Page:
Using results from a large number of studies including a wide range of sample characteristics, the minimum number of consumers can be determined as the minimum number that provides stable sample configurations. For each study the average RV coefficient across simulations is determined for different number of assessors and the number required for obtaining an average RV coefficient of 0.95 is determined (Figure 2). This approach has been used for making recommendations on the minimum number of consumers needed for sorting tasks [22••], CATA questions  and projective mapping . Despite the potentialities of this approach
for evaluating reliability it is still necessary to evaluate other parameters to evaluate the similarity between sample configurations. In particular, it is important to stress that the RV coefficient depends PD-0332991 manufacturer on the number of samples considered in the study  and
therefore it might not be the best parameter for evaluating the similarity of sample configurations. An alternative would be to use the RV2 coefficient, as stressed by Tomic et al. . Another important issue that deserves further research is the threshold considered for determining that sample configuration MAPK inhibitor is stable. As an example, Vidal et al.  reported that changing the RV coefficient from 0.95 to 0.90 strongly changed conclusions on the stability of sample configurations but did not decrease sample discrimination. In closing this section it is interesting to highlight that additional MycoClean Mycoplasma Removal Kit statistical tools can be used to evaluate the stability of sample configurations. The adjusted Rand index has been recently proposed to evaluate the agreement of partitions of a set of samples in a sorting task . This statistical tool can be extended to evaluate the stability of sample grouping obtained using cluster analysis on sample coordinates on the configurations gathered with different rapid methodologies. Perhaps one of the most important challenges regarding new methodologies for sensory characterization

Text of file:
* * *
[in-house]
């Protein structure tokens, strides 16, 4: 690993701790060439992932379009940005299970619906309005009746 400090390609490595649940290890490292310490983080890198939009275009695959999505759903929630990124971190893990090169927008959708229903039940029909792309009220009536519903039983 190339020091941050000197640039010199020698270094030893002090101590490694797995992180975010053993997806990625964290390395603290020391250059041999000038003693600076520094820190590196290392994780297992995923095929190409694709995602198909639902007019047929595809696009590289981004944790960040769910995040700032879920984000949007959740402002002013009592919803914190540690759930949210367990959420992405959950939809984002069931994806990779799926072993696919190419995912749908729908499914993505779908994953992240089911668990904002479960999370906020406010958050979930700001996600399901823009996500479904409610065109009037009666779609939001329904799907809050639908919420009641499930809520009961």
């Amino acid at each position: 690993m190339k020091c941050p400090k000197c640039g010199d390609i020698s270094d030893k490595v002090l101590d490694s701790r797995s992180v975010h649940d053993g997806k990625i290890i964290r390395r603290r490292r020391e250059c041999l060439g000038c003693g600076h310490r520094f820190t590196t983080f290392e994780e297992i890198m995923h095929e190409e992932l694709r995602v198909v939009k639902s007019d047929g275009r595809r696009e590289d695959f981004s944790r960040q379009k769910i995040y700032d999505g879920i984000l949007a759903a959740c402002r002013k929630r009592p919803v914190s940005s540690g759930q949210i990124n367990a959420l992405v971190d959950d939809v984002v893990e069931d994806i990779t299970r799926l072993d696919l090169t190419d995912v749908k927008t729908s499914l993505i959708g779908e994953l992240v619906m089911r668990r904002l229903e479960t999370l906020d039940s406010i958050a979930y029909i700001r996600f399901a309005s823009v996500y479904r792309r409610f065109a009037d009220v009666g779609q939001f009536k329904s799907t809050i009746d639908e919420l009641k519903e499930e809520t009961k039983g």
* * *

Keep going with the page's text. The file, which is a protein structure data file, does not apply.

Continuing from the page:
is identifying their limitations. It is clear that these methodologies are not a replacement of classic DA with trained assessors. However, it has not been clearly established yet in which situations new methodologies provide equivalent information to DA and when they their application is not recommended if high quality detailed information is sought. Several studies comparing sensory characterizations obtained using DA with trained assessors and new methodologies with non-trained assessors have been performed using samples that show large or medium differences among them 28 and 29. In this sense, studies focusing on the effect of sample complexity and the degree of difference among samples on the discriminative ability of new methodologies are still lacking.